Discover more from What's Hot in Enterprise IT/VC
What's 🔥 in Enterprise IT/VC #358
OK, we get it, you're an AI co but isn't everyone?
It’s that time in the cycle 👇🏼
Case in point 👇🏼
AI-related cos now stand at 134 or 60% of the current YC batch (The Information)
I get it, it’s been a rough couple of years and investors need the next new new thing. The 🔥 investment categories went from consumer mobile to SaaS to dev tools and now AI - more importantly the once dead vertical SaaS sector will be on 🔥 again packaged as AI. For those infrastructure investors who once chased every git star and helped overfund the dev tools market, they can now pivot and point their infrastructure 💰 to all things AI and cover everything from dev tooling to vertical SaaS cos. And founders are smart - they will give VCs what they want to raise the 💰. The bigger question for former infrastructure/dev tools investor/now AI investor is what value will you be adding for a startup selling to veterinarian clinics?
Here’s an example convo at a VC firm:
AI Partner - I found this amazing SaaS co selling to veterinarian clinics, massive data moat, and about to add AI
VC Partner - what do you know about veterinarian clinics? What value will you add?
AI Partner - But it’s an ai co. It has a data moat. I can help them figure out how to use OpenAI, the pricing model…
VC Partner - Ahhh, Ok. But do customers need or want and will pay?
AI Partner - But it’s an ai co
VC Partner - But what do you know about veterinarian clinics?
AI Partner - It’s ai. I also have a cat and a dog and have been to a number of these.
This reminds me of the Blades of Glory scene where Chaz Michael Michaels (Will Ferrell) is talking to Jimmy MacElroy (Jon Heder) about their upcoming routine.
Yes AI gets the VCs going.
I know, it’s a bit extreme, but I can promise you the once dead vertical SaaS market will be revving up again and rightly so given the specialized data sets many of these companies are sitting on. It still begs the question - isn’t this just a SaaS company selling to veterinarian clincs and not an AI business? Yes!!!! So let’s all get back to basic business and refocus on first principles:
What problem are you solving? How big is the pain? How are you uniquely doing so 10x better than existing solutions? And finally, how will AI impact your offering and will customers get 10x better value and be willing to pay for it because AI ain’t cheap!
Don’t get me wrong - this is a transformative technology but it will be so ingrained into every piece of software that we MUST get back to focusing on how your product is going to make the lives of customers infinitely better.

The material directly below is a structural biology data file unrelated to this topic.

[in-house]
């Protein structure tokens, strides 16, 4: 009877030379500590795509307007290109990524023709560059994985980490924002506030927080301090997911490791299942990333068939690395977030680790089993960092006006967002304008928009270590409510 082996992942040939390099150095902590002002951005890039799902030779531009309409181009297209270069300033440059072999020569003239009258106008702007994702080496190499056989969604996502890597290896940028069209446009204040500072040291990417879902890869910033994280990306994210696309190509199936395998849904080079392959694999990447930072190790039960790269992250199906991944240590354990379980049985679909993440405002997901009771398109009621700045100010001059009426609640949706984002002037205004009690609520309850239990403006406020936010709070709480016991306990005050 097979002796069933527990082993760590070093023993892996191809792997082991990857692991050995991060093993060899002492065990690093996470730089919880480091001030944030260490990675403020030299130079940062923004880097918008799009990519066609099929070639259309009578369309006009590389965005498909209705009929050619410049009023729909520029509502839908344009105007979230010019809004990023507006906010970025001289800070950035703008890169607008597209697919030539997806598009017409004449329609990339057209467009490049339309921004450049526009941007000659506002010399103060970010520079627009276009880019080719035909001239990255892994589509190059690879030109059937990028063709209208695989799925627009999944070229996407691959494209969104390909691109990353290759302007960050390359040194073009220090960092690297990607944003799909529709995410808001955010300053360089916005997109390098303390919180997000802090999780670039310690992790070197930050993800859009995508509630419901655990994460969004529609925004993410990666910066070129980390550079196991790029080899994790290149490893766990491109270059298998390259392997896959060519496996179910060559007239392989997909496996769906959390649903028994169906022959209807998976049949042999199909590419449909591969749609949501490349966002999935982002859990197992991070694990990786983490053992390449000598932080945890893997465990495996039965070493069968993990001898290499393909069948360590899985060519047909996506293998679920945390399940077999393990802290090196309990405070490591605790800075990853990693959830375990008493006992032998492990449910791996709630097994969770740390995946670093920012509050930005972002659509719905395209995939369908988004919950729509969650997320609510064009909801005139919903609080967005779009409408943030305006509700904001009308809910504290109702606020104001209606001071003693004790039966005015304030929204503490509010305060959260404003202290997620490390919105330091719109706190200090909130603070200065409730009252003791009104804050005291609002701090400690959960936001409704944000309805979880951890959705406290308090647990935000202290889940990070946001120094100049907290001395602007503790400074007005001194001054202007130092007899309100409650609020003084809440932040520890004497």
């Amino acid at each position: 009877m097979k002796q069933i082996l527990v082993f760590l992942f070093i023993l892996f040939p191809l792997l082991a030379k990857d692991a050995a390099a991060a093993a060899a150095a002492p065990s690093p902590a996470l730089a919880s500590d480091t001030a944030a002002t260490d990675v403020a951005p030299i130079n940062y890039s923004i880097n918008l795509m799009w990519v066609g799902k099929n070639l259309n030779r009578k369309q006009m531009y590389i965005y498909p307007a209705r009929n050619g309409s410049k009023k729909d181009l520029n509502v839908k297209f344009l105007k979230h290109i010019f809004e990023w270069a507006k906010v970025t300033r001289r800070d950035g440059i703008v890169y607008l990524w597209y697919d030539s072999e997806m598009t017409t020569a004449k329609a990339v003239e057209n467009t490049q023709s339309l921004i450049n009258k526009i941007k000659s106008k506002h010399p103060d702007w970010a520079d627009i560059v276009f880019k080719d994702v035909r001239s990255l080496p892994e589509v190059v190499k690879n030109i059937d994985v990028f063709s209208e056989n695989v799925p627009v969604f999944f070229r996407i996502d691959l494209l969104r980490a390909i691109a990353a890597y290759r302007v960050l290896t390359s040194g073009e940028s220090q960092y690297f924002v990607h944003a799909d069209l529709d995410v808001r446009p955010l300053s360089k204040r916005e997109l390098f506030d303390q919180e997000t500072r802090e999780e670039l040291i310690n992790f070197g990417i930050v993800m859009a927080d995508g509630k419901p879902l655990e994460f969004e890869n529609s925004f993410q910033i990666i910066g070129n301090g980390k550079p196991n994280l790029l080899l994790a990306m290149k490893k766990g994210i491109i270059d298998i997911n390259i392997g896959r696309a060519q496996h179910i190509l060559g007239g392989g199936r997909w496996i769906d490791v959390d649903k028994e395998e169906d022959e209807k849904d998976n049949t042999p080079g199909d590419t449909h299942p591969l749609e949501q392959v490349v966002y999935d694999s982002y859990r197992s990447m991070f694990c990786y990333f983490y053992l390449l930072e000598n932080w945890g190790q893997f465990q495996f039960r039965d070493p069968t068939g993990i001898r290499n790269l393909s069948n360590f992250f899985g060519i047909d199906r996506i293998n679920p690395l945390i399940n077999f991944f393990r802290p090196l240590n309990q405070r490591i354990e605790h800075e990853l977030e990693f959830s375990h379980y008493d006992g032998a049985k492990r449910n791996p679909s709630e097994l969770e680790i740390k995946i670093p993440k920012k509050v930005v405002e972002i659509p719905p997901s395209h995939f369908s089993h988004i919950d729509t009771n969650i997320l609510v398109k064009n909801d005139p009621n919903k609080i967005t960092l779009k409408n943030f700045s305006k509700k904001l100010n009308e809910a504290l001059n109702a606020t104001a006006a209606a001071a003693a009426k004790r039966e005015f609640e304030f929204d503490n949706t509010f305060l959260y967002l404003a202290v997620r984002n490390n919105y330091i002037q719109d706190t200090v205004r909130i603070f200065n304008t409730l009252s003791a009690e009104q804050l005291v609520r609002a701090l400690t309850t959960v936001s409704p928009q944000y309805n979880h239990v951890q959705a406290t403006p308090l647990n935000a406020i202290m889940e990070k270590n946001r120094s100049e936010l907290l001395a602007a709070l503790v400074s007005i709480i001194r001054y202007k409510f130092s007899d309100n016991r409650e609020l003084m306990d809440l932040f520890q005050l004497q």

As always, 🙏🏼 for reading and please share with your friends and colleagues.
Making the rounds - do what you love - read comments as so many folks like Tobi from Shopify, Max from Paypal and others chime in
Reminds me of the Ford quote - “If I had asked people what they wanted, they would have said faster horses.” Important to balance your product vision and lead customers to where you want vs. just listening…Evernote as prime example
WASM now official - the CNCF WASM landscape is out and can be found here
Originally created as a secure sandbox to run compiled C/C++ code in web browsers, WebAssembly (Wasm) has been gaining traction and momentum on the server-side. In the cloud, Wasm provides a lightweight, fast, secure, language-agnostic, and cross-platform application runtime for diverse user-submit workloads. It is quickly becoming a key part of the cloud-native technology stack.
As Wasm is adopted across cloud-native projects, products, and services, the CNCF worked together with the Wasm community to create a Wasm landscape to help better understand the scope of the Wasm ecosystem. As the original Cloud Native Landscape helped chart the massive ecosystem around cloud native technologies, we believe the same is needed for Wasm as the ecosystem evolves and grows.
The initial Wasm landscape, published in time for the WasmCon conference, includes 11 categories and 120 projects or products, representing $59.4B in total economic value. The Wasm landscape is divided into two large areas: Dev (application development) and Ops (application deployment).
But WASM still not ready yet (Runtime by Tom Krazit)
So it's likely to be at least another year before Wasm actually reaches that "Docker moment," of mass adoption. However, early adopters like industrial giant Bosch showed why so many are excited about its potential.
Emily Ruppel, a research scientist at Bosch, thinks Wasm could help the company develop software across all the different types of hardware that will be required for autonomous cars.
"These software stacks were never meant to handle computers ranging from ECUs (electronic control units) to the cloud in a single application," she said.
Bosch is experimenting with using Wasm to abstract all that hardware away from the developer, who can write their apps to a single platform.
There are still plenty of challenges before it's ready for prime time, she said, but "we see WebAssembly as the most promising solution for bringing lightweight virtualization all the way across cyber physical systems."